ORLANDO, Fla.,None - The Florida A&M University drum major who died in Orlando will be buried in Atlanta on Wednesday.
As the investigation into the death of 26-year-old Robert Champion continues, disturbing new details about what may have happened to him are emerging.
Champion collapsed and died after performing with the Marching 100 nearly two weeks ago at the Florida Classic at the Citrus Bowl in Orlando. Champion was found unresponsive on a bus parked outside an Orlando hotel after the school's football team lost to rival Bethune-Cookman.
Police said Champion had been vomiting and complained he couldn't breathe shortly before he collapsed. While the official cause of death hasn't been determined, law enforcement officials said they believe some form of hazing took place before 911 was called.
Attorney Christopher Chestnut, who is representing Champion's family, said Monday that a lawsuit against the university will be filed. He said the family wants to raise awareness of the issue of hazing in college bands.
WFTV obtained a copy of a 1998 police report in which now-fired band director Dr. Julian
White said he told administrators at FAMU he needed help controlling hazing.
"Anybody can tell you, my story is hazing, you have to stop hazing," said White in a recent interview.
In the report, FAMU clarinet player Ivery Luckey told police he was severely beaten by a group within the band known as the "Clones."
Luckey's organs shut down after he was beaten by 25 to 30 people, mostly girls, he was forced to: "Lay on the floor with only his toes and elbows touching the floor."
He said usually two people at a time took turns beating him with paddles. Luckey said he took about 300 blows in one night.
Court documents WFTV obtained show the university's attorney fought to get the lawsuit filed against the school dismissed saying, "The assault took place off campus" and "the injuries were not legally caused by FAMU (The University)."
Another FAMU band member spoke exclusively to WFTV's Daralene Jones, saying that she told police she was hazed just days before Champion died.
Bria Hunter said the band has "underground" groups that go by nicknames like the "Clones," the "Red Dogs" and "The Gustapos" and it's these groups that perform the hazing rituals.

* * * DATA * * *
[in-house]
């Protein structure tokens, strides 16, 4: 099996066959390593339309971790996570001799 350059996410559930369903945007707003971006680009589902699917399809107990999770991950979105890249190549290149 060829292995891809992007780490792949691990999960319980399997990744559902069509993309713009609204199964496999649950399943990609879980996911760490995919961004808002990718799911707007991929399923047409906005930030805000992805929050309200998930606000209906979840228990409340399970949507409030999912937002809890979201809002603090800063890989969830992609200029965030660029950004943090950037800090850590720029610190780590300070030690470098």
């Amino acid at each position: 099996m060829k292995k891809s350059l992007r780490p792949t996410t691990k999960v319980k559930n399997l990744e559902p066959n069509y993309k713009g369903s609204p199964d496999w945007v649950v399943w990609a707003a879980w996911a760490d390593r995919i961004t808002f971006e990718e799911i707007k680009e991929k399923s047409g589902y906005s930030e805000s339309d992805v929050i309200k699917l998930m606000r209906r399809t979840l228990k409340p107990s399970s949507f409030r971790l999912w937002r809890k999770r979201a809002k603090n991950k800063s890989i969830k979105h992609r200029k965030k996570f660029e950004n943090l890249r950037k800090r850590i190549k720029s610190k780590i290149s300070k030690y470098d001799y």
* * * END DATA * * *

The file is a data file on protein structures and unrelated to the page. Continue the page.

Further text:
Champion mentored several members of the band, including Hunter, before he was allegedly hazed to death.
"He would always tell me, like, don't let people do it to you," said Hunter.
Hunter was afraid to give details about what she says "high ranking" band members did to her.
But according to a police report, Hunter's initiation period started in September and didn't end until she was rushed to the emergency room in November, 11 days before Champion's death.
Around the same time, 26 members of the band were suspended by Dr. White for hazing.
Hunter said she was beaten at least three times this semester.
The two suspects named in her case were redacted from the police report because Tallahassee police are still investigating.
"Why do you guys still participate, in this, this hazing process?" Jones asked.
"So we can be accepted. If you don't do anything, then, it's like, you're 'lame," said Hunter.
Hunter said at the time she was being hazed, 10 or 11 other students were suffering the same fate.
All of these hazing allegations are bringing change to the FAMU campus. The university president issued a statement Tuesday and said the school would, "Honor the memory of Robert Champion by establishing a strong, safe, new set of traditions in the culture of the music program and bands and across the campus."
The president promised to hold a campus-wide assembly next week to get everyone on board.